Unfortunately, whether because of Lady's and Spaghetti's uncertainty or because he hadn't been turned out that morning, Panama was on high alert the entire ride.  In retrospect he was still very good, even if he was carrying his head in the air like a giraffe, but at the time I was unable to relax, worried that he would bolt.  I had to remind myself constantly to sit back and put my heels down.  But, to be fair, he handled everything very well.  Lady crowhopped once and Spaghetti spooked twice, and both times Panama responded with a similar initial reaction; but as if it was instinct and not genuine fear driving him, each time he very quickly came back under control.

Although it was a tense ride, I'm glad we went out.  It's good to get Panama out on the trail again, and reintroduce him to the many stimuli we encounter on the trail.  I also think the experience is good for Spaghetti, and since his owner and I would like to be able to trail ride together — just the two of us — in the near future, it was good to see that the two of them did well together.  Hopefully next time Panama will be more relaxed and confident — and hopefully I will be, too!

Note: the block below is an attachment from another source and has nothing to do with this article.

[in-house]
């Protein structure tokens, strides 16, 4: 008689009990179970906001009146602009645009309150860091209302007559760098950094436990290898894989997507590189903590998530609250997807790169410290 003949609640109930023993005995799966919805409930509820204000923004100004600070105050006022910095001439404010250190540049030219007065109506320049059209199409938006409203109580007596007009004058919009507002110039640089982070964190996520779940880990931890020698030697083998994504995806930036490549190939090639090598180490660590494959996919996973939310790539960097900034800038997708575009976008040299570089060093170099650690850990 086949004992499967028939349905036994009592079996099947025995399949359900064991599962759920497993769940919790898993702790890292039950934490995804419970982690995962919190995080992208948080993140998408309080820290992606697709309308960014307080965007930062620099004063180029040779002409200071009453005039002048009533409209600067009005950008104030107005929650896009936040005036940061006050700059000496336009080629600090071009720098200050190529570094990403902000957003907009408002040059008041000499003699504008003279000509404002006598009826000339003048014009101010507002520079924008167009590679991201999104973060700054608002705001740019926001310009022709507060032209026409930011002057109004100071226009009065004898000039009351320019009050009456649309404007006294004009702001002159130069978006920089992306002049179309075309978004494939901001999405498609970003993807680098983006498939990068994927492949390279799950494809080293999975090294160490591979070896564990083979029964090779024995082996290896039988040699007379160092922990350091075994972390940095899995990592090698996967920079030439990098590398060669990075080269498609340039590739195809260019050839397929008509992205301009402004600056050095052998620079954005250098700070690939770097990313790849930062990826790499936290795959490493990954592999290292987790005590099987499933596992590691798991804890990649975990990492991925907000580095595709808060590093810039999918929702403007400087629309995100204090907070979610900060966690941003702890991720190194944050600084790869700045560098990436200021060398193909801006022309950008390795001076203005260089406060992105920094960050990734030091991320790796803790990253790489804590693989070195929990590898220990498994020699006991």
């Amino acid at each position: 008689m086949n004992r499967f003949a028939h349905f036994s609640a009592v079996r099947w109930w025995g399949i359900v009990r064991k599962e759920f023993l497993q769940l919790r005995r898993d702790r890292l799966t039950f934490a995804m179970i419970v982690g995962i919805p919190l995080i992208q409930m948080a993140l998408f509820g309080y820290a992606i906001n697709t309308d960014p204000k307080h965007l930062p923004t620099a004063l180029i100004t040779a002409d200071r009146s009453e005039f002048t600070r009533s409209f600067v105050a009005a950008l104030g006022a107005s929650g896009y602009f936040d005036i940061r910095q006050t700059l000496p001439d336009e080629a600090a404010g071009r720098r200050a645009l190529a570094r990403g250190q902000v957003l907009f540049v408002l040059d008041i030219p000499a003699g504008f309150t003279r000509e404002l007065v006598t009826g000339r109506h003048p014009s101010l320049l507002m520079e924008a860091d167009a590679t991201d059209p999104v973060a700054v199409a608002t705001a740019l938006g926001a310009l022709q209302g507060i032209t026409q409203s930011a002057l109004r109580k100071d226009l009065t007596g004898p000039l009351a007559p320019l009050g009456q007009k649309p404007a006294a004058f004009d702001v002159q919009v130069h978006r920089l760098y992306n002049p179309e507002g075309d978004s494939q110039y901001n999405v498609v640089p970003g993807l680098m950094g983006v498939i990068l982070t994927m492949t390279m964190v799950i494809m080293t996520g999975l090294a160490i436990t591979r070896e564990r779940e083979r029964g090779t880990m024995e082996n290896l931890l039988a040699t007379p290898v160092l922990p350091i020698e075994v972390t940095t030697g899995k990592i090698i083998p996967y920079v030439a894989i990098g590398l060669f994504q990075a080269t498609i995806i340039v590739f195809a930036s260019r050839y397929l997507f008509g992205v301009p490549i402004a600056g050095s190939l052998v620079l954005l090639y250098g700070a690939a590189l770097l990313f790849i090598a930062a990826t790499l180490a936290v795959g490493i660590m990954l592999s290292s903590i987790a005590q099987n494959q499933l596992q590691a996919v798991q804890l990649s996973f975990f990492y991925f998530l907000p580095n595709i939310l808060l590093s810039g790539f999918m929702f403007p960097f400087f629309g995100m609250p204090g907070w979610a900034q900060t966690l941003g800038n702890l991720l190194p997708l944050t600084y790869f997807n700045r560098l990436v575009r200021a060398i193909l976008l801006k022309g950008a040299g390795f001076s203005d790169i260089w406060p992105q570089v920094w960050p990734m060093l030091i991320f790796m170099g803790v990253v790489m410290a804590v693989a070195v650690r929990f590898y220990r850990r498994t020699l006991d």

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Thursday, December 23, 2010

Off topic: Our kitten's first Christmas!

I haven't blogged about Ivan, our new kitty, for a long time.  I think he may finally be about as big as he is going to get, although he has yet to fill out — his frame got bigger very quickly, signaling a growth spurt (and I hope his last one, as he is huge!).

He is a character, and a lot of fun — he'd be the perfect cat, if he weren't so adamant about chasing our other cat, Cleo, who doesn't really handle that kind of thing very well.  We are doing what we can to make her life easier, and hoping he will grow out of his kitten stage very soon — I think he chases her because he is playful and bored, a very bad combination.